They don’t normally sound like that, do they?

I'm sure Martin wasn’t as croaky when he was at ITV or the Beeb.  Maybe the years of commentating have caught up with him. Or maybe laryngitis is to blame. Sky’s dodgy microphones?

Whatever it is, it doesn’t sound great.

Croakiness aside, the technical insight Martin provides in his commentary is as brilliant as ever. Still, I can’t help but feel that he and ‘Crofty’ don’t make a great commentating pair; for much of the time they sound more like a couple of middle-aged blokes chatting casually while a motor race is going on in the background. They also have an annoying habit of making statements which are actually questions (you can't move for the "isn't its?" and "aren't theys?" that fly about in that commentary box!) That and Crofty’s overuse of the word “squirrely” really begins to grate.

Martin used to sound much more fired-up alongside his previous sidekicks - be it the great Murray Walker, James Allen, David Coulthard or even Jonathan Leggard (although in the latter case, it was usually just irritation on Martin’s part over his co-commentator).

One thing's for sure - I miss the fire and occasional hard-edge that Martin’s commentary used to have. I hope it comes back. Crofty’s commentary style seems more apt for the pipe and slippers brigade.

As for the rest of the Sky team, it’s a very mixed bag.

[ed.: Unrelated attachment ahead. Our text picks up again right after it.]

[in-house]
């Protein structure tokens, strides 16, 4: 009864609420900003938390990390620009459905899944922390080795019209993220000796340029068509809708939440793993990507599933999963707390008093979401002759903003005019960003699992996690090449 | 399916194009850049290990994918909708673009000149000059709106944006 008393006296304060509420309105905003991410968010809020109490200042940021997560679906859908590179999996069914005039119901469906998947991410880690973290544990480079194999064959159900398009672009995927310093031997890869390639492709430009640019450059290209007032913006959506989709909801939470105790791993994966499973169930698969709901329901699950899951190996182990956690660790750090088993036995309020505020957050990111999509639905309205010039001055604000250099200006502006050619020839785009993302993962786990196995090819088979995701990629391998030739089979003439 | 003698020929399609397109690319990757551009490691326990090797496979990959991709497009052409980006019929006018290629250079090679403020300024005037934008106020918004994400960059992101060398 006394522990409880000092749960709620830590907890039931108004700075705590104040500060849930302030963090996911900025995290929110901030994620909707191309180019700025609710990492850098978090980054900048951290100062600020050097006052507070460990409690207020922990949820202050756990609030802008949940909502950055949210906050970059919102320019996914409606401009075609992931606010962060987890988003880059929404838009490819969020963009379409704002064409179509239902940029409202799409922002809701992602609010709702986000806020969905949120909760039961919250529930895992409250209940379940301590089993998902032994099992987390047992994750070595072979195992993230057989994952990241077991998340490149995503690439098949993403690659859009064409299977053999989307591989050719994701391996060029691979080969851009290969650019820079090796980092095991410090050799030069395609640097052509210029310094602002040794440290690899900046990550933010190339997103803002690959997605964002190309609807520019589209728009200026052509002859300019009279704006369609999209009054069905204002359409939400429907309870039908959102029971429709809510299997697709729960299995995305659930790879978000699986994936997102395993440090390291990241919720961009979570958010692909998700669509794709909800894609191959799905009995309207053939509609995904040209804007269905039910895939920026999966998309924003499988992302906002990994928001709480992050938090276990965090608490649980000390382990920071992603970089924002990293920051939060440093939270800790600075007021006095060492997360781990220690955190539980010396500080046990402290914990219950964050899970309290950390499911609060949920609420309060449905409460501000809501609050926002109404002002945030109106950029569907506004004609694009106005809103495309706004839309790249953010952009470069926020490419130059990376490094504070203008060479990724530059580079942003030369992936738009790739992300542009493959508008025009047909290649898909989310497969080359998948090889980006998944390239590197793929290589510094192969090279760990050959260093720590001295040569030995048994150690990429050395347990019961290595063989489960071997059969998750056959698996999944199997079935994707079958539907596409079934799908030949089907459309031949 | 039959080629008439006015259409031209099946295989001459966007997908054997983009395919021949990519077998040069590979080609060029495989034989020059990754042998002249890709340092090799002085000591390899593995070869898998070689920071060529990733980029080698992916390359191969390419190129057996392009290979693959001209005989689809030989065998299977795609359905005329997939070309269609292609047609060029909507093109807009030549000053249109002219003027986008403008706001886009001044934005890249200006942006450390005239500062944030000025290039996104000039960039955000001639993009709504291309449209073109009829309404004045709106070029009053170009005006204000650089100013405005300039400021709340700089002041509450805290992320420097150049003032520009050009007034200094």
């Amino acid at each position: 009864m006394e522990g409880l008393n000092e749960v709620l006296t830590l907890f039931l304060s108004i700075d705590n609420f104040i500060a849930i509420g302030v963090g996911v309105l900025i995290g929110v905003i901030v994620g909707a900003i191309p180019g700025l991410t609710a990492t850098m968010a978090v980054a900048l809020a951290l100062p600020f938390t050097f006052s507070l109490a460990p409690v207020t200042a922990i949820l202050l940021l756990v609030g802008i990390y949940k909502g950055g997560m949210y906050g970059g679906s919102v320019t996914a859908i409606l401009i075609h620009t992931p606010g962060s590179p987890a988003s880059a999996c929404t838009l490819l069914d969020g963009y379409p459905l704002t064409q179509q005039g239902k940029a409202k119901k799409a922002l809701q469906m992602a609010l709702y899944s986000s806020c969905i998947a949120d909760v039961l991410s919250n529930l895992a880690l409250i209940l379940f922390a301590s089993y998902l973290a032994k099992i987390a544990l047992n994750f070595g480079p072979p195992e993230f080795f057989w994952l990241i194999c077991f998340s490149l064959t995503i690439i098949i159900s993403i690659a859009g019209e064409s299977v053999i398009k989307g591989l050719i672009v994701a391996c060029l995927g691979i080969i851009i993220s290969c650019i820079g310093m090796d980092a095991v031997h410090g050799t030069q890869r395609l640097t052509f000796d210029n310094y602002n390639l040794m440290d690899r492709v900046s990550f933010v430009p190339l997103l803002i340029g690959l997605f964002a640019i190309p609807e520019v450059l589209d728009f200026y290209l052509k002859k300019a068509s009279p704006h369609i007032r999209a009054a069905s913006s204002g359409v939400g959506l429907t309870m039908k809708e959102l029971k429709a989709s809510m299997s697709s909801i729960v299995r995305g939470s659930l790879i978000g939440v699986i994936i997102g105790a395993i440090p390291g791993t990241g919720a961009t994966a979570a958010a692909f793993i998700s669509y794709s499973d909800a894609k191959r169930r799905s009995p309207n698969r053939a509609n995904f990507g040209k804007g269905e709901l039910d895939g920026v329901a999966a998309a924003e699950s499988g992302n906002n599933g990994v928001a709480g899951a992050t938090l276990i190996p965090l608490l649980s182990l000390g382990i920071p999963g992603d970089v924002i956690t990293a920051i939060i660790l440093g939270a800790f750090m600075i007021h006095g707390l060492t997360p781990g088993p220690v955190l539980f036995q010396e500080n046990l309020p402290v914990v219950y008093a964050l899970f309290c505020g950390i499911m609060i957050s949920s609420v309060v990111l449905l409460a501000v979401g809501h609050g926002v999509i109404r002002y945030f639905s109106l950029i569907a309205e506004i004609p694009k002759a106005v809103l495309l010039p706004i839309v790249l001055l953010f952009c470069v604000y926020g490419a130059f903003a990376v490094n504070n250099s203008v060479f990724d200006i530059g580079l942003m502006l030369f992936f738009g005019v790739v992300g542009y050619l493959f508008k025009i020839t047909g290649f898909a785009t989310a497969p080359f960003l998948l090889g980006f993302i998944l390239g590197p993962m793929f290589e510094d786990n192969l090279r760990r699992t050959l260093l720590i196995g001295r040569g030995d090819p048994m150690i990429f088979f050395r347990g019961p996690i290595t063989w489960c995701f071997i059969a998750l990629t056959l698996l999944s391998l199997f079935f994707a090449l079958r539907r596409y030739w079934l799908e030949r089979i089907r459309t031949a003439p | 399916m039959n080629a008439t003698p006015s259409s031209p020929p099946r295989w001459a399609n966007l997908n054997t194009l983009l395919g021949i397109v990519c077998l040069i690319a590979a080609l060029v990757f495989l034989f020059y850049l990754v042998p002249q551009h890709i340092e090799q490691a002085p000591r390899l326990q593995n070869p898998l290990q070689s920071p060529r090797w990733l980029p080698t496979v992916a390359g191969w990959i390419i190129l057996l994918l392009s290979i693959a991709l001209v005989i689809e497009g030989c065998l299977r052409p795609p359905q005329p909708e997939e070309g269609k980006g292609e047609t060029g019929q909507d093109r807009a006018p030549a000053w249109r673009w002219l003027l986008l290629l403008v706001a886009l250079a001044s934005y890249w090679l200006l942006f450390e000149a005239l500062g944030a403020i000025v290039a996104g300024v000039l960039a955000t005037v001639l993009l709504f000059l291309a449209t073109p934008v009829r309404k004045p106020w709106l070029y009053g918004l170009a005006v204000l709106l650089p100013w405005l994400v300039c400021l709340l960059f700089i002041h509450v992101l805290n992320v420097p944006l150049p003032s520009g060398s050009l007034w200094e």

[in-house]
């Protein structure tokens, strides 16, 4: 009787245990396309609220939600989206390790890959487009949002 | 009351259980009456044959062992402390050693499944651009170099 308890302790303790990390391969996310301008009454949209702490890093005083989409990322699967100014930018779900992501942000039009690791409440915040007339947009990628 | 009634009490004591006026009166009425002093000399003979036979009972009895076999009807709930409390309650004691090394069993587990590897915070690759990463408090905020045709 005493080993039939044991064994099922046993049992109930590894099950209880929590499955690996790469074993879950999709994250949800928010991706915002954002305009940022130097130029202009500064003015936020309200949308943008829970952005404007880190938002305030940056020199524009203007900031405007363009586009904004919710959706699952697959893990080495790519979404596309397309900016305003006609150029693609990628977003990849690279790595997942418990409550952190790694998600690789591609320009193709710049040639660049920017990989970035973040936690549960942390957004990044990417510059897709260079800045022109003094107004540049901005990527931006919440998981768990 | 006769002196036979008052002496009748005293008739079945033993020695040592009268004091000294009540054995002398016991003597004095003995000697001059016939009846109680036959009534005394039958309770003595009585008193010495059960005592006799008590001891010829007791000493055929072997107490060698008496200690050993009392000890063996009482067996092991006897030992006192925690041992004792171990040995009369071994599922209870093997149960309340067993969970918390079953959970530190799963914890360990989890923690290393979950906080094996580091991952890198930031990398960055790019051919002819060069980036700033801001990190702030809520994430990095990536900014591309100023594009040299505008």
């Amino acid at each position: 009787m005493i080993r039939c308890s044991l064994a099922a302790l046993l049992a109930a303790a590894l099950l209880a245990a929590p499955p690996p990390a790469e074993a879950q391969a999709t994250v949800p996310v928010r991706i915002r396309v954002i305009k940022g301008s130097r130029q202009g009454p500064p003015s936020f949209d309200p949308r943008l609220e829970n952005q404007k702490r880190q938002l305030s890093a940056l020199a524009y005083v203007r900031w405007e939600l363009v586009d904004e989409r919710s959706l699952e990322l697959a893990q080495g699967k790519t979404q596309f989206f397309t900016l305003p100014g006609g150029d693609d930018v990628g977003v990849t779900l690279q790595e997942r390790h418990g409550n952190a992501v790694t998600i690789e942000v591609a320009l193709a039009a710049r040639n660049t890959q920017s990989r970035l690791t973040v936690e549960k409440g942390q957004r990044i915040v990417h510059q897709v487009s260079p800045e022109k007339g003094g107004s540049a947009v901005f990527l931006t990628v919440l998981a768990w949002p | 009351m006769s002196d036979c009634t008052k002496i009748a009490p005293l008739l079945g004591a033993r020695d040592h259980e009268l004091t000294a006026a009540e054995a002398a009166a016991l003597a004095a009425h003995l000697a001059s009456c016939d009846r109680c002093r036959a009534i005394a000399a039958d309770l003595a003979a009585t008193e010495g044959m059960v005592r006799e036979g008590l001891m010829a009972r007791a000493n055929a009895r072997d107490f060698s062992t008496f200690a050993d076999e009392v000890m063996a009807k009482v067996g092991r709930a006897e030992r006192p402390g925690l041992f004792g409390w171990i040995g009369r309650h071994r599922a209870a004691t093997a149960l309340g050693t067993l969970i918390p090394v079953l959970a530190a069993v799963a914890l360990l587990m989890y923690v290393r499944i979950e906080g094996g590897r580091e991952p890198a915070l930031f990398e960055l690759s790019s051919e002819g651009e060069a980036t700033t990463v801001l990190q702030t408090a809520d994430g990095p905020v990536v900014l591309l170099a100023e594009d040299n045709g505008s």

Damon Hill and Johnny Herbert are true assets and make some worthwhile contributions. They’re articulate to boot, which is always a bonus for a presenter.

Less so, pint sized Anthony ‘Ant’ Davidson whose best tricks seem to be trite observations at inopportune times and flicking about with that humongous touchscreen TV that Sky love to install in the paddock. If ever there were an illustration of technology for technology’s sake – that’s it.

Ted Kravitz is still doing his ‘bumbling older brother’ routine which is interesting – if only for comedic effect. He doesn’t add a great deal in my opinion (he didn’t when he was at ITV or the BBC either), but he’s still infinitely better than the Beeb’s Allan McNish who seems about as talented at sports punditry as he was driving that damned Toyota in 2002.

For what it’s worth, I’d love to see Martin team back up with James Allen in the commentary box. I really can’t believe I’m saying this, given my early thoughts on their being paired, but they made a great duo.

The reason I've started sampling Sky's coverage of F1 is simply because I’ve got to the point where I can’t tolerate the Beeb’s ‘highlights’ packages any longer (blink and the programme’s over). It’s strange – when the BBC bid for the F1 broadcast rights in 2008 and won them back from ITV, the deal was that they’d show everything. Live.

Eye rolling smile

Still, the Beeb wouldn’t be the Beeb if they didn’t shaft the licence-paying public every now and then, would they?

It’s going to take me a long time to forgive and forget that one.

Sunday, 20 July 2014

Words and phrases to make you vomit

office fool

There’s been an interesting discussion going on over at Roll on Friday’s forums – “Words that irrationally irritate you”. They’re not necessarily peculiar to the legal profession, but there are certainly some lawyers who are guilty of uttering them.